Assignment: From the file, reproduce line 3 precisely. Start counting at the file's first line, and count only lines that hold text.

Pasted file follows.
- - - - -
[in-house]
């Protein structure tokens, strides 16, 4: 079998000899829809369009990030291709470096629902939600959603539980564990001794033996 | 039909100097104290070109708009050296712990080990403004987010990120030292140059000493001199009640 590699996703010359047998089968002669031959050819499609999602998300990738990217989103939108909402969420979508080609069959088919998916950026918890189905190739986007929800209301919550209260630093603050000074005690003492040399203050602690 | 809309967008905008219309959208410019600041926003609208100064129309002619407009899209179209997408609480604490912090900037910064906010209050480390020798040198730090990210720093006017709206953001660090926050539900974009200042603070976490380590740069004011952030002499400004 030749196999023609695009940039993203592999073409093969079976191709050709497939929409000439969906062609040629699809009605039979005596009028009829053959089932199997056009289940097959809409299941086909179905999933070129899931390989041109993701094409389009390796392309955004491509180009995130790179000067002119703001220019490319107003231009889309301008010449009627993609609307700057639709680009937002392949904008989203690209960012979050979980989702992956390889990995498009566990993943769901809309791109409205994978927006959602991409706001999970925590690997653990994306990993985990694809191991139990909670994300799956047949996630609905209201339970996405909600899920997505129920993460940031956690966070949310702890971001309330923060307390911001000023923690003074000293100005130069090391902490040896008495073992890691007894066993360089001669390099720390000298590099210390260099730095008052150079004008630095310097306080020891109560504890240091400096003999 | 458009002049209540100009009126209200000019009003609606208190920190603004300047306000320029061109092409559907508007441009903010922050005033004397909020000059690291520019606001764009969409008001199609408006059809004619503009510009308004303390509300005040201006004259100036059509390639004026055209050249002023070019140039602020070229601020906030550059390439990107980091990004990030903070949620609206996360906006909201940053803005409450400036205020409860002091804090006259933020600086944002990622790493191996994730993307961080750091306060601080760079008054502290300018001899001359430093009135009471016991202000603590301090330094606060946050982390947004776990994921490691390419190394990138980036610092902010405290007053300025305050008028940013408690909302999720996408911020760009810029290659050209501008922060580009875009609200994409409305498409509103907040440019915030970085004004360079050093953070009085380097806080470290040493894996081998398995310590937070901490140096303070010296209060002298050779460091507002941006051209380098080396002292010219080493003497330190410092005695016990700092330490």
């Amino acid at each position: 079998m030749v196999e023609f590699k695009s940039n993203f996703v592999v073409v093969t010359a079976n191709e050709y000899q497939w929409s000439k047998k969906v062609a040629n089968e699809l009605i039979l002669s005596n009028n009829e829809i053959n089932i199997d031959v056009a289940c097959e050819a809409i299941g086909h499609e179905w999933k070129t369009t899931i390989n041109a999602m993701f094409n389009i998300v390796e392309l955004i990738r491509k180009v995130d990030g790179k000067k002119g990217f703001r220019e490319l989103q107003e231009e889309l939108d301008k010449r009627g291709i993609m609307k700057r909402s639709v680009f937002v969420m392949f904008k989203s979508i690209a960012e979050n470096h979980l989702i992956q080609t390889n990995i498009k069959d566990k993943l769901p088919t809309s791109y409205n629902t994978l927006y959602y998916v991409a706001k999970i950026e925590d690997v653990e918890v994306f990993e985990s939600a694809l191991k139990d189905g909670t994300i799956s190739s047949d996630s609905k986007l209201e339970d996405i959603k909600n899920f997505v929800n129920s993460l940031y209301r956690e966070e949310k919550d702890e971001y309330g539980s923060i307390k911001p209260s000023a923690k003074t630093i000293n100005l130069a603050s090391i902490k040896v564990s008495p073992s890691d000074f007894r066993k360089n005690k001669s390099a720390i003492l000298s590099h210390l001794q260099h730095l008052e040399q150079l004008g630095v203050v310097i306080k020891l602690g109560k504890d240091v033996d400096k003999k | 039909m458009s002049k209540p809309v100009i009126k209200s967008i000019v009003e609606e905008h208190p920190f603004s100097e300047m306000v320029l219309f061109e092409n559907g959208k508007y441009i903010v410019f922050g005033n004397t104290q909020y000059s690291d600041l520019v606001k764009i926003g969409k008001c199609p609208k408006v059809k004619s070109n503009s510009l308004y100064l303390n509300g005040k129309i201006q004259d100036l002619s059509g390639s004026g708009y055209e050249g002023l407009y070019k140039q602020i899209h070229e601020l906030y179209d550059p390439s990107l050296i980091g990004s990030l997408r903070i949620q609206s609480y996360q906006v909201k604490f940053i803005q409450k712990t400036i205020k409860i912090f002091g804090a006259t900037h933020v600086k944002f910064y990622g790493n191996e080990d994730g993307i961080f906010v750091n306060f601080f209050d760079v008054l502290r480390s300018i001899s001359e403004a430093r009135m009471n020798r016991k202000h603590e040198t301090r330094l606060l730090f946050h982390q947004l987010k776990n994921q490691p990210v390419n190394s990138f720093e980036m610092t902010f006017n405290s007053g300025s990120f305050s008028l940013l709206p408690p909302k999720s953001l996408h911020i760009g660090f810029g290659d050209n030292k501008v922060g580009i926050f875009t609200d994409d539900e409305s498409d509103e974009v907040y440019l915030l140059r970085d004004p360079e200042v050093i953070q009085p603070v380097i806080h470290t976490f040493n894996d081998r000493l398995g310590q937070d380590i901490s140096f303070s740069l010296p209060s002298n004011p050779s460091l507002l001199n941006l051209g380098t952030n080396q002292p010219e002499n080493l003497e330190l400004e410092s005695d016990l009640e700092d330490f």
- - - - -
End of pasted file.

């Amino acid at each position: 079998m030749v196999e023609f590699k695009s940039n993203f996703v592999v073409v093969t010359a079976n191709e050709y000899q497939w929409s000439k047998k969906v062609a040629n089968e699809l009605i039979l002669s005596n009028n009829e829809i053959n089932i199997d031959v056009a289940c097959e050819a809409i299941g086909h499609e179905w999933k070129t369009t899931i390989n041109a999602m993701f094409n389009i998300v390796e392309l955004i990738r491509k180009v995130d990030g790179k000067k002119g990217f703001r220019e490319l989103q107003e231009e889309l939108d301008k010449r009627g291709i993609m609307k700057r909402s639709v680009f937002v969420m392949f904008k989203s979508i690209a960012e979050n470096h979980l989702i992956q080609t390889n990995i498009k069959d566990k993943l769901p088919t809309s791109y409205n629902t994978l927006y959602y998916v991409a706001k999970i950026e925590d690997v653990e918890v994306f990993e985990s939600a694809l191991k139990d189905g909670t994300i799956s190739s047949d996630s609905k986007l209201e339970d996405i959603k909600n899920f997505v929800n129920s993460l940031y209301r956690e966070e949310k919550d702890e971001y309330g539980s923060i307390k911001p209260s000023a923690k003074t630093i000293n100005l130069a603050s090391i902490k040896v564990s008495p073992s890691d000074f007894r066993k360089n005690k001669s390099a720390i003492l000298s590099h210390l001794q260099h730095l008052e040399q150079l004008g630095v203050v310097i306080k020891l602690g109560k504890d240091v033996d400096k003999k | 039909m458009s002049k209540p809309v100009i009126k209200s967008i000019v009003e609606e905008h208190p920190f603004s100097e300047m306000v320029l219309f061109e092409n559907g959208k508007y441009i903010v410019f922050g005033n004397t104290q909020y000059s690291d600041l520019v606001k764009i926003g969409k008001c199609p609208k408006v059809k004619s070109n503009s510009l308004y100064l303390n509300g005040k129309i201006q004259d100036l002619s059509g390639s004026g708009y055209e050249g002023l407009y070019k140039q602020i899209h070229e601020l906030y179209d550059p390439s990107l050296i980091g990004s990030l997408r903070i949620q609206s609480y996360q906006v909201k604490f940053i803005q409450k712990t400036i205020k409860i912090f002091g804090a006259t900037h933020v600086k944002f910064y990622g790493n191996e080990d994730g993307i961080f906010v750091n306060f601080f209050d760079v008054l502290r480390s300018i001899s001359e403004a430093r009135m009471n020798r016991k202000h603590e040198t301090r330094l606060l730090f946050h982390q947004l987010k776990n994921q490691p990210v390419n190394s990138f720093e980036m610092t902010f006017n405290s007053g300025s990120f305050s008028l940013l709206p408690p909302k999720s953001l996408h911020i760009g660090f810029g290659d050209n030292k501008v922060g580009i926050f875009t609200d994409d539900e409305s498409d509103e974009v907040y440019l915030l140059r970085d004004p360079e200042v050093i953070q009085p603070v380097i806080h470290t976490f040493n894996d081998r000493l398995g310590q937070d380590i901490s140096f303070s740069l010296p209060s002298n004011p050779s460091l507002l001199n941006l051209g380098t952030n080396q002292p010219e002499n080493l003497e330190l400004e410092s005695d016990l009640e700092d330490f």